Titch Talk: What the PHEV does this all mean?

By Paul Titchmarsh, Operations Director at JCT600 VLS

So, the government have moved back the date for all new vehicles to be an EV from 2030 to 2035, 80% of cars and 70% of LCVs to be an EV by 2030. But what does this mean in reality? What will change?

It is hard to be precise at this distance (6 and a bit years) but the most obvious variation looks like being a greater ability to buy a PHEV (Plug-in Hybrid Electric Vehicle) between those dates.

This is driven, more than anything, by what the vehicle manufacturers are prepared to make. Sounds obvious, but model change cycles are around 5-6 years (so much planning and decisions will already have been made that already hit the timeframe). Also, the manufacturers are still held to up to 80% of registrations being EV in 2030, so their need to offer other products is small and may not make sense to make anything other than PHEV as an alternative.

PHEVs have often been cited as unnecessarily expensive, resource-heavy (two power sources) and slightly pointless when the EV range is a useable 20 (ish) miles.

Well, hold onto your hats kids, as this is changing.

As an example, Volkswagen is including improved versions of PHEV variants of both the Passat and Tiguan. The new 1.5-engined version (previously 1.4) will be paired with a bigger 19.7kWh battery (was 13kWh) giving a range in ideal conditions of over 60 miles. This new setup will also allow the car to be charged at up to 50kW by CCS Rapid charging. Early 2024 will see these cars on the road.

That’s all very well, I’m sure some of you are thinking, but what about vans?  The LEVC VN5 is great however a starting price of around £54k and the brand being outside mainstream are limiting factors. Well, Ford did do a PHEV Custom, but that was discontinued with the last generation.

Cinders, you shall go to the ball. Ford has now announced that the new generation of the UK’s Best Selling Vehicle 2022 (42762 registrations v 42704 Nissan Qashqais) will have a PHEV variant.

Keeping it simple, Ford has used almost the same setup as their Kuga PHEV. This is a 2.5-litre petrol engine joined up with a hybrid system featuring an 11.8kWh battery – good to give a WLTP range of between 23-33 miles depending on usage. This also gives a combined CO2 figure of 36g/km.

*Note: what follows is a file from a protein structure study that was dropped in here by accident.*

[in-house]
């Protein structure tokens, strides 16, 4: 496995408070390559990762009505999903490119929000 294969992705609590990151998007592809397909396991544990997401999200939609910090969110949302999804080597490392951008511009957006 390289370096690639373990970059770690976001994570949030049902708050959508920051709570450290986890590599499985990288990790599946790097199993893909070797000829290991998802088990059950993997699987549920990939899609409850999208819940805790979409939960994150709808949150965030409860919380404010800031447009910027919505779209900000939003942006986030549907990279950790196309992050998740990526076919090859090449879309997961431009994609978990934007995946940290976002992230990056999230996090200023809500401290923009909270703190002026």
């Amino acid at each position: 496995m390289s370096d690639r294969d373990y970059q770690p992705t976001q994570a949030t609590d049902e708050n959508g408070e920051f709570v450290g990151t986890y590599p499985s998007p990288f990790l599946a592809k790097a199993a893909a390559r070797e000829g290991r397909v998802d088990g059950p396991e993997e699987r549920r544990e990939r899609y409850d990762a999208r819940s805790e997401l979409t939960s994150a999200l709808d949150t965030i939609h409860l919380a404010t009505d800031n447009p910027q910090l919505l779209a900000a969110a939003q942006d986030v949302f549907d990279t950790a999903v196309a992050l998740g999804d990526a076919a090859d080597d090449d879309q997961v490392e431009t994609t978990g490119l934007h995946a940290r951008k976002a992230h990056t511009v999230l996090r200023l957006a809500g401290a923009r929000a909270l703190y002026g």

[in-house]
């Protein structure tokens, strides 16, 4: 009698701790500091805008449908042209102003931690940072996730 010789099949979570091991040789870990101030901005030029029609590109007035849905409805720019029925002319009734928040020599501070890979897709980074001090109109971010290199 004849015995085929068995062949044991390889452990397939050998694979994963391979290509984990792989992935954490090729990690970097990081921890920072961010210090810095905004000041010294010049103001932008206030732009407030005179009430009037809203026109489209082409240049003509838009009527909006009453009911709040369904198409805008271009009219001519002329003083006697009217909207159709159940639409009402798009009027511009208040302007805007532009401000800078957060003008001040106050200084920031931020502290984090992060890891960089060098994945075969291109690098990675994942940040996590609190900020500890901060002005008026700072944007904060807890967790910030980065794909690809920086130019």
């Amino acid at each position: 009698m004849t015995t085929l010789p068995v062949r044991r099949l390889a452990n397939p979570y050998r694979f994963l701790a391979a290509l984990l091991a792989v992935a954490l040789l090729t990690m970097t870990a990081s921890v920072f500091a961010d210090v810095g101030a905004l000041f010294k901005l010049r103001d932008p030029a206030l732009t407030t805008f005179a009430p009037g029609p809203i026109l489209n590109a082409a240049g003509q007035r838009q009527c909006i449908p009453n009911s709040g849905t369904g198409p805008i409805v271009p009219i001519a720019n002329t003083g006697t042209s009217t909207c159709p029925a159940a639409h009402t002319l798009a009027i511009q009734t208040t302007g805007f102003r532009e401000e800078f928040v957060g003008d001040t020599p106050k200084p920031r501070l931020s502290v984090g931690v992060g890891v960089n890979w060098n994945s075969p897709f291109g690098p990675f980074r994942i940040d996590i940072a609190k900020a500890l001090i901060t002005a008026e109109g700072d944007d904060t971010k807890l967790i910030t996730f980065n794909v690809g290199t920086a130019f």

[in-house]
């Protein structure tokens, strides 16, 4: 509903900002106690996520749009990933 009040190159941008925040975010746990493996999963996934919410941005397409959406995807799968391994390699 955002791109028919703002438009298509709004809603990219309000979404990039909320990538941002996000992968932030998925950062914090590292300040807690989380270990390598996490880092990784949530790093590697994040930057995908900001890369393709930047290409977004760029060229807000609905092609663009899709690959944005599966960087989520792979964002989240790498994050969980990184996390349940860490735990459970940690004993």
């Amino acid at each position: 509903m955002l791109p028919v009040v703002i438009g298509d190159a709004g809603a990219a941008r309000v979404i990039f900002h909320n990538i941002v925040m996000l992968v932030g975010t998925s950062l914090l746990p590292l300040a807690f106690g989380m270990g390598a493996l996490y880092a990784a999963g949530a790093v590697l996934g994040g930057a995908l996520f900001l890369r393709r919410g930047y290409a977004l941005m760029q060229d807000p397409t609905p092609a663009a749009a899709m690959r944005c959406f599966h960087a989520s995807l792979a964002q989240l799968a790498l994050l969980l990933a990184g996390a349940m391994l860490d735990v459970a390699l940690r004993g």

The PHEV is only available as a 320 derivative (giving a payload of approximately 945kg) and starts at middling Trend trim (both factors increasing the price), resulting in an On The Road price of just under £40k plus VAT.

Of course, this won’t be for everyone – but as fleets continue to scratch their heads as to how to integrate full BEV LCVs into their working patterns, this does at least give some low-emission choices to customers needing to make progress with their CO2 reduction efforts.

A key benefit of the PHEV over a BEV equivalent is that it is rated to tow up to 2300kg (braked), with low towing capacities a distinct challenge for fleets.

By no means is this a silver bullet on the road to zero emissions for LCV fleets but it is a definite stepping stone. From an air quality point of view, the ability to move away from diesel is a very important choice.

So, back to where we started. The next few years look to be a varying combination of PHEV and BEV registrations whilst trying to move away from diesel. This is still a far tougher question to answer in the LCV arena, however, Ford is showing it can be done and if progression to a 60-70 mile EV range can come in this area like is now more common in the car space, it will suit more and more fleets.

Watch this space.